Trump Invokes Korean War-Era Defense Production Act to Fight CCP Virus

March 18, 2020 Updated: March 18, 2020
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President Donald Trump announced at a White House briefing that he was invoking the Defense Production Act (DPA) to expand the supply of resources available to deal with the COVID-19 outbreak.

“That’s always the toughest enemy, the invisible enemy, but we’re going to defeat the invisible enemy,” Trump said at the March 18 briefing. “I think we’re going to do it even faster than we thought.”

The DPA allows the president to direct the production of private sector firms of critical manufactured goods to meet urgent national security needs.

Trump’s move seeks to marshal additional resources for America’s emergency response to the CCP virus, commonly known as the novel coronavirus. The Epoch Times refers to the novel coronavirus as the CCP virus because the Chinese Communist Party’s coverup and mismanagement allowed the virus to spread throughout China and create a global pandemic.

Trump said he would sign the DPA measure on March 18, adding that it was being deployed “just in case” and that it “could do a lot of good things, if we need it.”

Epoch Times Photo
President Donald Trump listens during press briefing with the Coronavirus Task Force at the White House in Washington on March 18, 2020. (Evan Vucci/AP Photo)

‘We Must Mobilize’

Earlier, more than two dozen senators urged Trump to invoke the Korean War-era program to increase production of masks, ventilators, and respirators, as well as expand hospital capacity to combat the outbreak.

“I join 27 of my colleagues in a letter to President Trump urging him to invoke the Defense Production Act of 1950, which authorizes the president to strengthen capacity and supply in extraordinary circumstances,” Senate Minority Leader Chuck Schumer (D-N.Y.) said on March 18.

“It’s used in times of war, but we must mobilize as if it is a time of war when it comes to hospitals, beds, supplies, equipment.”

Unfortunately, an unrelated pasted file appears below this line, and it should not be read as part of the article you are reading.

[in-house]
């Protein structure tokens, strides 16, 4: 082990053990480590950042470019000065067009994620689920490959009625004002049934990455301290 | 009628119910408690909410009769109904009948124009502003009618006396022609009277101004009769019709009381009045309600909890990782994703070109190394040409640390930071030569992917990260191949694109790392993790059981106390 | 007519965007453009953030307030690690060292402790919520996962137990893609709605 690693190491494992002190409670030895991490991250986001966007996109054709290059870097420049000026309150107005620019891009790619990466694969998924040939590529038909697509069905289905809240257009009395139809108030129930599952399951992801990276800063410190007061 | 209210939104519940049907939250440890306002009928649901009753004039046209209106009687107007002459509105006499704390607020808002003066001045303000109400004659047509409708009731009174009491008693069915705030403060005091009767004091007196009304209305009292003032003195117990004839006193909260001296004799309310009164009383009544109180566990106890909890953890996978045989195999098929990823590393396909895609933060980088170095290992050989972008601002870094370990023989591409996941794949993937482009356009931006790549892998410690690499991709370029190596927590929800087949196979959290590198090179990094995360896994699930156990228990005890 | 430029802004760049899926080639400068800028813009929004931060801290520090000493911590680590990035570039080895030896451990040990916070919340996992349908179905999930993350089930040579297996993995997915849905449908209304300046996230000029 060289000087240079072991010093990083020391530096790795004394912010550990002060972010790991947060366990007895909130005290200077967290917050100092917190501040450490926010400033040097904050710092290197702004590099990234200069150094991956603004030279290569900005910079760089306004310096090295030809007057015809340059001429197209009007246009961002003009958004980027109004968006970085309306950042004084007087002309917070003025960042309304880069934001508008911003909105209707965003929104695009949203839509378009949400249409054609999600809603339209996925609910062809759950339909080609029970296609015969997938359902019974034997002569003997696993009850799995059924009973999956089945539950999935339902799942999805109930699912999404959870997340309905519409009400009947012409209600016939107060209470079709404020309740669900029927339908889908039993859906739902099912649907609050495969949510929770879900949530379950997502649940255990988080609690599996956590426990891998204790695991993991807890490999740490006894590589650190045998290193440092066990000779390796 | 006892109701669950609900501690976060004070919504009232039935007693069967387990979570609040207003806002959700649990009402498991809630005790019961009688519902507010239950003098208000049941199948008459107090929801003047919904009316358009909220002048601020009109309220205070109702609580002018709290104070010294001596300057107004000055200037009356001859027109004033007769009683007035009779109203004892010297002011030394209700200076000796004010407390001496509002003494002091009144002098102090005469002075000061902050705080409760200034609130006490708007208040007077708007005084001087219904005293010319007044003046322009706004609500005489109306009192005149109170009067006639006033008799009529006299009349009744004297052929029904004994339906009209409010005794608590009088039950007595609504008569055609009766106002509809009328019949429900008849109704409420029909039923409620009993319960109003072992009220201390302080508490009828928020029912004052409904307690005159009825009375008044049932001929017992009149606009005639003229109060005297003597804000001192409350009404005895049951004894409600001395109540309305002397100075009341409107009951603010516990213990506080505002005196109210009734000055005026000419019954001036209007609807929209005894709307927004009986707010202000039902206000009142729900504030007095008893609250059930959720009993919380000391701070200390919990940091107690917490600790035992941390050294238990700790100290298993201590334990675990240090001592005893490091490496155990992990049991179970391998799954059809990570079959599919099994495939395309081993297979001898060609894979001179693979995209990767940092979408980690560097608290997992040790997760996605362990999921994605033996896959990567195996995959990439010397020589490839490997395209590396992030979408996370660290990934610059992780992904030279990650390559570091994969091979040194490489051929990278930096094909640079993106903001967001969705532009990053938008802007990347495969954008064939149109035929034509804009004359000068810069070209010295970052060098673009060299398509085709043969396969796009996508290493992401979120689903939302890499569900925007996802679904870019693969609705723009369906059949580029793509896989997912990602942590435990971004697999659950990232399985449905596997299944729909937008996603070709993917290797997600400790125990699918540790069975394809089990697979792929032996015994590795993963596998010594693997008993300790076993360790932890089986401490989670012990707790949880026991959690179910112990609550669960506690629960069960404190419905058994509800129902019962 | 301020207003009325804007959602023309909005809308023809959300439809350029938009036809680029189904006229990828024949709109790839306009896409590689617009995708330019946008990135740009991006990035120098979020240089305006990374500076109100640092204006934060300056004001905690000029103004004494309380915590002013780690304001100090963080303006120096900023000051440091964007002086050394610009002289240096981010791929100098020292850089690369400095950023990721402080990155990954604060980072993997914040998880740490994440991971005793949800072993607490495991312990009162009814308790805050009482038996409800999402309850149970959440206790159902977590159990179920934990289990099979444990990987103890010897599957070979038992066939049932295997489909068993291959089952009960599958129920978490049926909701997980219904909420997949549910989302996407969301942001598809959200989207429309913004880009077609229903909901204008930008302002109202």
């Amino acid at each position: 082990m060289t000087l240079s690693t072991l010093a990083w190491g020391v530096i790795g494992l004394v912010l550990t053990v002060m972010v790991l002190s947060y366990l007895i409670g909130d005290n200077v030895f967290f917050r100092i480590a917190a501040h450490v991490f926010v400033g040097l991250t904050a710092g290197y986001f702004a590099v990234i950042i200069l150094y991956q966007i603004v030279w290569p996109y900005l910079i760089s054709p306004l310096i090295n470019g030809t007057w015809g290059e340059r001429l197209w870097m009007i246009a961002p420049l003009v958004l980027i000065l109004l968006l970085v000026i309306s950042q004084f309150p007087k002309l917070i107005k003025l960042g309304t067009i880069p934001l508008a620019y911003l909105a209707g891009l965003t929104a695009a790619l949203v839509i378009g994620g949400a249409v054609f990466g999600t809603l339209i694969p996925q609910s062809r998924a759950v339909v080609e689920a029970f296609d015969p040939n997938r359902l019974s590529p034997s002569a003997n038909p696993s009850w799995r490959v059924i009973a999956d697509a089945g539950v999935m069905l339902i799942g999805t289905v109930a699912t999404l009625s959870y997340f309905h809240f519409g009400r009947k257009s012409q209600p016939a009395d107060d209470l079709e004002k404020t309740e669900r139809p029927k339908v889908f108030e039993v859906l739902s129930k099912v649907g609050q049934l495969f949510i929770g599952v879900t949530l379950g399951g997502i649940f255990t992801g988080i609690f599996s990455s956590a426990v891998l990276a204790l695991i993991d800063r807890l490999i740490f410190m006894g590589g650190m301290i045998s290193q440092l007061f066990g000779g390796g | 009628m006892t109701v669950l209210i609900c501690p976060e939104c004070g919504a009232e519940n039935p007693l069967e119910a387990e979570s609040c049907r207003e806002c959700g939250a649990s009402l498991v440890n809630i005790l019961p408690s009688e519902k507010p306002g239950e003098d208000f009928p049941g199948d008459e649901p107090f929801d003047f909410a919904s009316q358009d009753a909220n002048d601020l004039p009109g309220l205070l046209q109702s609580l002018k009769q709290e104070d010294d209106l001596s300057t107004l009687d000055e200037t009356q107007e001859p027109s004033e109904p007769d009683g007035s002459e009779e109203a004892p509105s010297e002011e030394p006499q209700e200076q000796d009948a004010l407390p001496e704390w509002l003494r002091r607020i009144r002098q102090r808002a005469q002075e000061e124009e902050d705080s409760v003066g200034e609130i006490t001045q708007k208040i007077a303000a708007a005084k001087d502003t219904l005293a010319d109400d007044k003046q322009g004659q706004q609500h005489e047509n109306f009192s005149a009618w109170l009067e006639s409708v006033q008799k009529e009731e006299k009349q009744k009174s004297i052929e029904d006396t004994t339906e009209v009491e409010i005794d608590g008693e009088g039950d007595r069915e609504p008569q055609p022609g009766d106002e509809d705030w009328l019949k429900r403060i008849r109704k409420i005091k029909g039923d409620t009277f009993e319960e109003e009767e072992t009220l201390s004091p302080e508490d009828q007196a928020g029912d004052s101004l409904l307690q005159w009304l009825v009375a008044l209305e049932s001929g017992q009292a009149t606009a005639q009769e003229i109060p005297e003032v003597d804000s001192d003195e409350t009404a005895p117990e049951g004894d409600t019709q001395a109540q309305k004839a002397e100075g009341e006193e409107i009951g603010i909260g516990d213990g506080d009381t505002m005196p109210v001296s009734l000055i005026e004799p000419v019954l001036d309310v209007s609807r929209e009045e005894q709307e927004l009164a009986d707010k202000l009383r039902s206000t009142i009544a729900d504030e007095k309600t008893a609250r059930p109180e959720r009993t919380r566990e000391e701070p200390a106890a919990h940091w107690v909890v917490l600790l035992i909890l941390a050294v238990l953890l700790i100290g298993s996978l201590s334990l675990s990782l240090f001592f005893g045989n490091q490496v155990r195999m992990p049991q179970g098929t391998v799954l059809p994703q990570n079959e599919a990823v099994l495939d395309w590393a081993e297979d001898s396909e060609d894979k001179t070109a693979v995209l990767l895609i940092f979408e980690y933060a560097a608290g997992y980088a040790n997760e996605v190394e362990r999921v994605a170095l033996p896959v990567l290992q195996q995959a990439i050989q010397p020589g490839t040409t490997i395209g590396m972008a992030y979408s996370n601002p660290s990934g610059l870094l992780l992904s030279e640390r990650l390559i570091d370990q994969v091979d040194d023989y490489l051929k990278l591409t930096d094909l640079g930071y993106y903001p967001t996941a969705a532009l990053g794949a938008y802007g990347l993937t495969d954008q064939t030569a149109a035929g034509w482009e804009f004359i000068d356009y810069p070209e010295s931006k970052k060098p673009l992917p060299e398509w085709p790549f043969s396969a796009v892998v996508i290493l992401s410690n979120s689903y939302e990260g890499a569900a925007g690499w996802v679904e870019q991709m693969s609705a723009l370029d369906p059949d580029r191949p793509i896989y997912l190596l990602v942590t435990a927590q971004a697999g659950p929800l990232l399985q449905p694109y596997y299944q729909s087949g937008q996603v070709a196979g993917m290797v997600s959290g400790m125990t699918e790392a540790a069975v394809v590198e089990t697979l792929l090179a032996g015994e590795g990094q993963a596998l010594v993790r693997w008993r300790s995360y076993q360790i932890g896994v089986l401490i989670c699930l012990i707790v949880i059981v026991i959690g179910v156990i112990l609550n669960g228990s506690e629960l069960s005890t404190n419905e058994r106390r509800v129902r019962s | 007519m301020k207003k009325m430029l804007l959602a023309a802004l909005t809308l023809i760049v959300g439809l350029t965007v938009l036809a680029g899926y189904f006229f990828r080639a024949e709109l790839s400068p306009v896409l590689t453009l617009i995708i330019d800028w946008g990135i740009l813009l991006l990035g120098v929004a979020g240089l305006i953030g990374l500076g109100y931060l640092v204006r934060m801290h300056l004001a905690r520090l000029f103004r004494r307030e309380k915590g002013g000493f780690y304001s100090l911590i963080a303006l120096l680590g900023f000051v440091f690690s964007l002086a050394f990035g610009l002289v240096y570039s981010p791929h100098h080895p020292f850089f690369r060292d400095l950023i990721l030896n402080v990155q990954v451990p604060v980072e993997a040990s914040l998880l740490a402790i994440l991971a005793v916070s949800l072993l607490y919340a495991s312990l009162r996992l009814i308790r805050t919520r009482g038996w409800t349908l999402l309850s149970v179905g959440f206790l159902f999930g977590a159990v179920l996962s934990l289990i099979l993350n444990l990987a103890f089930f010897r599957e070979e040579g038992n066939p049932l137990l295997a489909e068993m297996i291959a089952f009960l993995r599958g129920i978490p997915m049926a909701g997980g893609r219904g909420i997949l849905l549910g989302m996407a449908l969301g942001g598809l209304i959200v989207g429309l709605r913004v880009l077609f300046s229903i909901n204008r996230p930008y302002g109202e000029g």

Epoch Times Photo
A worker wearing protective gear sprays disinfectant on a truck before entering an area infected with COVID-19 in North Macedonia on March 18, 2020. (Baris Grdanoski/AP Photo)

Sen. Ed Markey (D-Mass.) also has called for the deployment of the program. He said in a statement that the nation’s hospitals face a serious shortage of personal protective equipment for staff and infected patients, including gowns, gloves, face shields, surgical masks, and N95 respirators.

He added the Department of Health and Human Services (HHS) estimates that the United States could need up to 3.5 billion respirators, while the Strategic National Stockpile has only 12 million.

‘Leaning Forward’

Defense Secretary Mark Esper said at the March 18 briefing that the military is “leaning forward” in its response against the virus.

Esper said the military would provide more than 5 million respirators from its own strategic reserves and supply them to the HHS. He added that 1 million masks would be “available immediately.”

The Pentagon said on March 17 that it would also provide 2,000 specialized ventilators to federal health authorities.

Esper also said that on March 17, he received a briefing at the U.S. Army Medical Research Institute of Infectious Diseases at Fort Detrick, Maryland, which he called “probably the military’s premier research institute.”

The secretary said the Fort Detrick facility is part of an interagency team working on a COVID-19 vaccine and therapeutics.

“They’re making great progress there,” he said, adding that the Pentagon would certify its 16th lab to help process COVID-19 tests from across the country.

He said a number of field and expeditionary hospitals were ordered to prepare for deployment if needed.

Esper also said he would meet with New York state authorities to determine how the military could potentially assist in their efforts to contain the virus.

There are currently at least 923 confirmed COVID-19 patients in New York City, Mayor Bill de Blasio said on MSNBC on March 17.

De Blasio said on March 18 that he’s “almost to the point” of recommending to New York Gov. Andrew Cuomo that the city implement a “shelter-in-place” policy that would have people stay in their homes.

In a massive federal effort on March 17, Trump asked Congress to speed emergency checks to Americans, enlisted the military for MASH-like hospitals, and implored ordinary people—particularly socially active millennials—to do their part by staying home to stop the spread of the virus.

Trump’s proposed economic package alone could approach $1 trillion, a rescue initiative not seen since the Great Recession.

“It’s going to be big, it’s going to be bold, and the level of enthusiasm to get something done—I don’t think I’ve ever seen anything quite like it,” Trump said of the measure at a March 17 briefing.

Trump wants checks sent to the public within two weeks and is urging Congress to pass the eye-popping stimulus package in a matter of days.

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